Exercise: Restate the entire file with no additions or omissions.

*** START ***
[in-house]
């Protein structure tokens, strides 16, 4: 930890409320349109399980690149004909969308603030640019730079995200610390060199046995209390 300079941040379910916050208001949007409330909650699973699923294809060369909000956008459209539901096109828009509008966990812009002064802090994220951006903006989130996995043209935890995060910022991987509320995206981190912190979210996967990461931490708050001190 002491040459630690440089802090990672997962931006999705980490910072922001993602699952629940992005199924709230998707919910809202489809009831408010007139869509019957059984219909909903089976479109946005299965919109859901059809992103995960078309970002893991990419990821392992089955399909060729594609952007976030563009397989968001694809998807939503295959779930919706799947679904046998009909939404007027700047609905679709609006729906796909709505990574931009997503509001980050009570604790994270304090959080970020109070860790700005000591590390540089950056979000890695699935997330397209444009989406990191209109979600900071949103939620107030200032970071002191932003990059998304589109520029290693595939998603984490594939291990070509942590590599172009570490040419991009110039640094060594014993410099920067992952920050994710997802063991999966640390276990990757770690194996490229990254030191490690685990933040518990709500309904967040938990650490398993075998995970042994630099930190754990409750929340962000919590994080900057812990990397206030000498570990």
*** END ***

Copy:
[in-house]
């Protein structure tokens, strides 16, 4: 930890409320349109399980690149004909969308603030640019730079995200610390060199046995209390 300079941040379910916050208001949007409330909650699973699923294809060369909000956008459209539901096109828009509008966990812009002064802090994220951006903006989130996995043209935890995060910022991987509320995206981190912190979210996967990461931490708050001190 002491040459630690440089802090990672997962931006999705980490910072922001993602699952629940992005199924709230998707919910809202489809009831408010007139869509019957059984219909909903089976479109946005299965919109859901059809992103995960078309970002893991990419990821392992089955399909060729594609952007976030563009397989968001694809998807939503295959779930919706799947679904046998009909939404007027700047609905679709609006729906796909709505990574931009997503509001980050009570604790994270304090959080970020109070860790700005000591590390540089950056979000890695699935997330397209444009989406990191209109979600900071949103939620107030200032970071002191932003990059998304589109520029290693595939998603984490594939291990070509942590590599172009570490040419991009110039640094060594014993410099920067992952920050994710997802063991999966640390276990990757770690194996490229990254030191490690685990933040518990709500309904967040938990650490398993075998995970042994630099930190754990409750929340962000919590994080900057812990990397206030000498570990």